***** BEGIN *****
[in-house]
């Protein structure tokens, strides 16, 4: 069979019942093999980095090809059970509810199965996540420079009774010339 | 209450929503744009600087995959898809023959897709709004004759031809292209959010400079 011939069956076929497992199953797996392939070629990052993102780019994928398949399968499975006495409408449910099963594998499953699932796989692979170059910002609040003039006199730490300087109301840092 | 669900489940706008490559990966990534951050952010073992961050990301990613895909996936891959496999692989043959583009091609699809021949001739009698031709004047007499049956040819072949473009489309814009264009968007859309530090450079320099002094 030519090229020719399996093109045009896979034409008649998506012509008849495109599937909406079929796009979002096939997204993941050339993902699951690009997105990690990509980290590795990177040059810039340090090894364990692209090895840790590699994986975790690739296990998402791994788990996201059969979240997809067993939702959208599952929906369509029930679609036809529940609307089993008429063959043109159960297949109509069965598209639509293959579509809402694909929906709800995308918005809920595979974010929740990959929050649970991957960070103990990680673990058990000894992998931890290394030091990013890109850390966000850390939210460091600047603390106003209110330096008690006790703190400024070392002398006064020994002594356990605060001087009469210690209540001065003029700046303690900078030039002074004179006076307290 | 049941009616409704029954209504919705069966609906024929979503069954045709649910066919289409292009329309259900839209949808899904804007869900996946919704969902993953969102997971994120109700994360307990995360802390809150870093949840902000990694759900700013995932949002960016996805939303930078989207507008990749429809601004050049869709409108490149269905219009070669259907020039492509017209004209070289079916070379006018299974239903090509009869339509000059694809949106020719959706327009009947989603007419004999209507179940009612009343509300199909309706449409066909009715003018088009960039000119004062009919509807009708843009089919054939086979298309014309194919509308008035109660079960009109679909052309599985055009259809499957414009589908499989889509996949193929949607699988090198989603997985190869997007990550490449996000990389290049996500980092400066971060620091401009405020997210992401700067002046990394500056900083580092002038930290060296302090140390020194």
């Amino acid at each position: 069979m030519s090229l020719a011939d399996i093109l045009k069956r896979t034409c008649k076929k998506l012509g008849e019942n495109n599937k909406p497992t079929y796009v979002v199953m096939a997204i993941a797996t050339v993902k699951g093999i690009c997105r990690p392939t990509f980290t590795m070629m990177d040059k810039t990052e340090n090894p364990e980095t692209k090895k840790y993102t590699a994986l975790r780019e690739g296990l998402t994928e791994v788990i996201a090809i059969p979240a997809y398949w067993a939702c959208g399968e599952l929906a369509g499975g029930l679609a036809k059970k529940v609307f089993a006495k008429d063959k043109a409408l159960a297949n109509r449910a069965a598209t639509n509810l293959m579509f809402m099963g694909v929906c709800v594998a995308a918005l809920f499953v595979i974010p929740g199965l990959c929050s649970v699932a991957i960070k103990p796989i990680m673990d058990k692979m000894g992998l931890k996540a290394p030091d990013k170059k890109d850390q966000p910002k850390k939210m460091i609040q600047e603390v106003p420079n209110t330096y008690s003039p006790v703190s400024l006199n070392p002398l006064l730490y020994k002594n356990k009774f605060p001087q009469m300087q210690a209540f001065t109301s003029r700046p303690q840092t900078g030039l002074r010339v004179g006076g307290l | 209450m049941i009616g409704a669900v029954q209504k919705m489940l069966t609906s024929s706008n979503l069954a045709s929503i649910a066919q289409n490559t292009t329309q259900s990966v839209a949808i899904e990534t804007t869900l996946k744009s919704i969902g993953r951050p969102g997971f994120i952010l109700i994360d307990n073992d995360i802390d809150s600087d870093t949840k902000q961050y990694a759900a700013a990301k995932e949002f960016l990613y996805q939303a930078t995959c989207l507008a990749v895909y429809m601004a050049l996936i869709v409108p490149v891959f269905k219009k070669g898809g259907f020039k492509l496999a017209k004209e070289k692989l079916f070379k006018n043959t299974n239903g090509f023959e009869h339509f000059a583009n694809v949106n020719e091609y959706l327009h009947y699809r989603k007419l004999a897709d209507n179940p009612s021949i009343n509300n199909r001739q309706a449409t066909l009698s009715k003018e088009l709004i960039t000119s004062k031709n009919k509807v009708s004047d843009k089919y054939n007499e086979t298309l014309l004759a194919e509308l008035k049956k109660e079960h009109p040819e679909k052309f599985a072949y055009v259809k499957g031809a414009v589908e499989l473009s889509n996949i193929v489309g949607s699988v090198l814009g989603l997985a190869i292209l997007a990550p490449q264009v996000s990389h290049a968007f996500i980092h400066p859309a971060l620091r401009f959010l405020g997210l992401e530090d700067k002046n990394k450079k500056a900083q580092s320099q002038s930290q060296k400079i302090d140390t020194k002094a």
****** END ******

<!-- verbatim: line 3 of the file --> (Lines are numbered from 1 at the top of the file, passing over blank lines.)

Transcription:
């Amino acid at each position: 069979m030519s090229l020719a011939d399996i093109l045009k069956r896979t034409c008649k076929k998506l012509g008849e019942n495109n599937k909406p497992t079929y796009v979002v199953m096939a997204i993941a797996t050339v993902k699951g093999i690009c997105r990690p392939t990509f980290t590795m070629m990177d040059k810039t990052e340090n090894p364990e980095t692209k090895k840790y993102t590699a994986l975790r780019e690739g296990l998402t994928e791994v788990i996201a090809i059969p979240a997809y398949w067993a939702c959208g399968e599952l929906a369509g499975g029930l679609a036809k059970k529940v609307f089993a006495k008429d063959k043109a409408l159960a297949n109509r449910a069965a598209t639509n509810l293959m579509f809402m099963g694909v929906c709800v594998a995308a918005l809920f499953v595979i974010p929740g199965l990959c929050s649970v699932a991957i960070k103990p796989i990680m673990d058990k692979m000894g992998l931890k996540a290394p030091d990013k170059k890109d850390q966000p910002k850390k939210m460091i609040q600047e603390v106003p420079n209110t330096y008690s003039p006790v703190s400024l006199n070392p002398l006064l730490y020994k002594n356990k009774f605060p001087q009469m300087q210690a209540f001065t109301s003029r700046p303690q840092t900078g030039l002074r010339v004179g006076g307290l | 209450m049941i009616g409704a669900v029954q209504k919705m489940l069966t609906s024929s706008n979503l069954a045709s929503i649910a066919q289409n490559t292009t329309q259900s990966v839209a949808i899904e990534t804007t869900l996946k744009s919704i969902g993953r951050p969102g997971f994120i952010l109700i994360d307990n073992d995360i802390d809150s600087d870093t949840k902000q961050y990694a759900a700013a990301k995932e949002f960016l990613y996805q939303a930078t995959c989207l507008a990749v895909y429809m601004a050049l996936i869709v409108p490149v891959f269905k219009k070669g898809g259907f020039k492509l496999a017209k004209e070289k692989l079916f070379k006018n043959t299974n239903g090509f023959e009869h339509f000059a583009n694809v949106n020719e091609y959706l327009h009947y699809r989603k007419l004999a897709d209507n179940p009612s021949i009343n509300n199909r001739q309706a449409t066909l009698s009715k003018e088009l709004i960039t000119s004062k031709n009919k509807v009708s004047d843009k089919y054939n007499e086979t298309l014309l004759a194919e509308l008035k049956k109660e079960h009109p040819e679909k052309f599985a072949y055009v259809k499957g031809a414009v589908e499989l473009s889509n996949i193929v489309g949607s699988v090198l814009g989603l997985a190869i292209l997007a990550p490449q264009v996000s990389h290049a968007f996500i980092h400066p859309a971060l620091r401009f959010l405020g997210l992401e530090d700067k002046n990394k450079k500056a900083q580092s320099q002038s930290q060296k400079i302090d140390t020194k002094a």